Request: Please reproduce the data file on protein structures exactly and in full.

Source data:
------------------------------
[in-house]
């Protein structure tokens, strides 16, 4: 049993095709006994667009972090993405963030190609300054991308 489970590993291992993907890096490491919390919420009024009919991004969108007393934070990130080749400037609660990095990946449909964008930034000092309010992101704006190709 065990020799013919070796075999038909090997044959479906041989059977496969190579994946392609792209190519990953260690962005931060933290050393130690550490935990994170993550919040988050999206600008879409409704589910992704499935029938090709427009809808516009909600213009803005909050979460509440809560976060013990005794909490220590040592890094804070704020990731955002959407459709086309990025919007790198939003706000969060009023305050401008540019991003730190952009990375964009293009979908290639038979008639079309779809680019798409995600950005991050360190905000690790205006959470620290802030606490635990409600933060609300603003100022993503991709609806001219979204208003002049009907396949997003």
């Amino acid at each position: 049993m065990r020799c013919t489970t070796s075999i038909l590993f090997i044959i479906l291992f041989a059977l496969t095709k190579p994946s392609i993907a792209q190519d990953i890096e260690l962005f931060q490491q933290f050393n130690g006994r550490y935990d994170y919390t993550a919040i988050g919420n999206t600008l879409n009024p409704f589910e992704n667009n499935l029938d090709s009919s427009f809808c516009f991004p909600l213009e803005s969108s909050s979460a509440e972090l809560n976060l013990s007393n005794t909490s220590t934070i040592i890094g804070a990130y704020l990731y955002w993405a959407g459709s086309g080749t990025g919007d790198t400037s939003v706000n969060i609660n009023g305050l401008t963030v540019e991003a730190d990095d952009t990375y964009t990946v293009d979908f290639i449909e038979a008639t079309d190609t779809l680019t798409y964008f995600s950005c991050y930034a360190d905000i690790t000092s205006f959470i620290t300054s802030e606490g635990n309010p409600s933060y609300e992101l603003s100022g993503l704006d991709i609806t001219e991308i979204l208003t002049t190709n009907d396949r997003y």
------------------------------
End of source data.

[in-house]
């Protein structure tokens, strides 16, 4: 049993095709006994667009972090993405963030190609300054991308 489970590993291992993907890096490491919390919420009024009919991004969108007393934070990130080749400037609660990095990946449909964008930034000092309010992101704006190709 065990020799013919070796075999038909090997044959479906041989059977496969190579994946392609792209190519990953260690962005931060933290050393130690550490935990994170993550919040988050999206600008879409409704589910992704499935029938090709427009809808516009909600213009803005909050979460509440809560976060013990005794909490220590040592890094804070704020990731955002959407459709086309990025919007790198939003706000969060009023305050401008540019991003730190952009990375964009293009979908290639038979008639079309779809680019798409995600950005991050360190905000690790205006959470620290802030606490635990409600933060609300603003100022993503991709609806001219979204208003002049009907396949997003």
């Amino acid at each position: 049993m065990r020799c013919t489970t070796s075999i038909l590993f090997i044959i479906l291992f041989a059977l496969t095709k190579p994946s392609i993907a792209q190519d990953i890096e260690l962005f931060q490491q933290f050393n130690g006994r550490y935990d994170y919390t993550a919040i988050g919420n999206t600008l879409n009024p409704f589910e992704n667009n499935l029938d090709s009919s427009f809808c516009f991004p909600l213009e803005s969108s909050s979460a509440e972090l809560n976060l013990s007393n005794t909490s220590t934070i040592i890094g804070a990130y704020l990731y955002w993405a959407g459709s086309g080749t990025g919007d790198t400037s939003v706000n969060i609660n009023g305050l401008t963030v540019e991003a730190d990095d952009t990375y964009t990946v293009d979908f290639i449909e038979a008639t079309d190609t779809l680019t798409y964008f995600s950005c991050y930034a360190d905000i690790t000092s205006f959470i620290t300054s802030e606490g635990n309010p409600s933060y609300e992101l603003s100022g993503l704006d991709i609806t001219e991308i979204l208003t002049t190709n009907d396949r997003y």